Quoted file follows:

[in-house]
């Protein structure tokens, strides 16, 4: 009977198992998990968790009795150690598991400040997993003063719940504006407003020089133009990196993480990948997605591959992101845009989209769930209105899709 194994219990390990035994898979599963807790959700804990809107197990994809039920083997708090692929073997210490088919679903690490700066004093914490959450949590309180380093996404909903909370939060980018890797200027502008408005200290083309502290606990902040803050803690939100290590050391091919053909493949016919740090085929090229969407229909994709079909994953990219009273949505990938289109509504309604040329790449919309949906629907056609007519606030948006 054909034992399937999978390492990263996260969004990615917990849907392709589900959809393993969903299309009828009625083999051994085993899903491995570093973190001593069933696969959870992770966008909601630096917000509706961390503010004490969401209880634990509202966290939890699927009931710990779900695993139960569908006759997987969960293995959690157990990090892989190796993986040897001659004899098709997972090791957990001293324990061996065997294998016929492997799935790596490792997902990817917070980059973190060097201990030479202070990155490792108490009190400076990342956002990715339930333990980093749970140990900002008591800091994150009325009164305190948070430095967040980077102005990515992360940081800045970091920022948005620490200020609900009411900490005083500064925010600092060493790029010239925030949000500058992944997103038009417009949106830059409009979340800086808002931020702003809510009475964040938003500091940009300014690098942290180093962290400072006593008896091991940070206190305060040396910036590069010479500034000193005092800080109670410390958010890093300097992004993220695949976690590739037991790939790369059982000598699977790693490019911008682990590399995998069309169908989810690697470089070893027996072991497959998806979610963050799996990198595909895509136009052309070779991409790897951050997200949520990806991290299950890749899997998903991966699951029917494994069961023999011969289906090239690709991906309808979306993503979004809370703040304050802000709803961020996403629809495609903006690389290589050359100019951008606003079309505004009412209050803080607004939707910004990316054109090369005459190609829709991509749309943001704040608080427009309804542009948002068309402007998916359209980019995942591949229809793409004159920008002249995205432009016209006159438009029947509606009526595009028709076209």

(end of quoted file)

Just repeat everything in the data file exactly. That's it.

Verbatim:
[in-house]
């Protein structure tokens, strides 16, 4: 009977198992998990968790009795150690598991400040997993003063719940504006407003020089133009990196993480990948997605591959992101845009989209769930209105899709 194994219990390990035994898979599963807790959700804990809107197990994809039920083997708090692929073997210490088919679903690490700066004093914490959450949590309180380093996404909903909370939060980018890797200027502008408005200290083309502290606990902040803050803690939100290590050391091919053909493949016919740090085929090229969407229909994709079909994953990219009273949505990938289109509504309604040329790449919309949906629907056609007519606030948006 054909034992399937999978390492990263996260969004990615917990849907392709589900959809393993969903299309009828009625083999051994085993899903491995570093973190001593069933696969959870992770966008909601630096917000509706961390503010004490969401209880634990509202966290939890699927009931710990779900695993139960569908006759997987969960293995959690157990990090892989190796993986040897001659004899098709997972090791957990001293324990061996065997294998016929492997799935790596490792997902990817917070980059973190060097201990030479202070990155490792108490009190400076990342956002990715339930333990980093749970140990900002008591800091994150009325009164305190948070430095967040980077102005990515992360940081800045970091920022948005620490200020609900009411900490005083500064925010600092060493790029010239925030949000500058992944997103038009417009949106830059409009979340800086808002931020702003809510009475964040938003500091940009300014690098942290180093962290400072006593008896091991940070206190305060040396910036590069010479500034000193005092800080109670410390958010890093300097992004993220695949976690590739037991790939790369059982000598699977790693490019911008682990590399995998069309169908989810690697470089070893027996072991497959998806979610963050799996990198595909895509136009052309070779991409790897951050997200949520990806991290299950890749899997998903991966699951029917494994069961023999011969289906090239690709991906309808979306993503979004809370703040304050802000709803961020996403629809495609903006690389290589050359100019951008606003079309505004009412209050803080607004939707910004990316054109090369005459190609829709991509749309943001704040608080427009309804542009948002068309402007998916359209980019995942591949229809793409004159920008002249995205432009016209006159438009029947509606009526595009028709076209």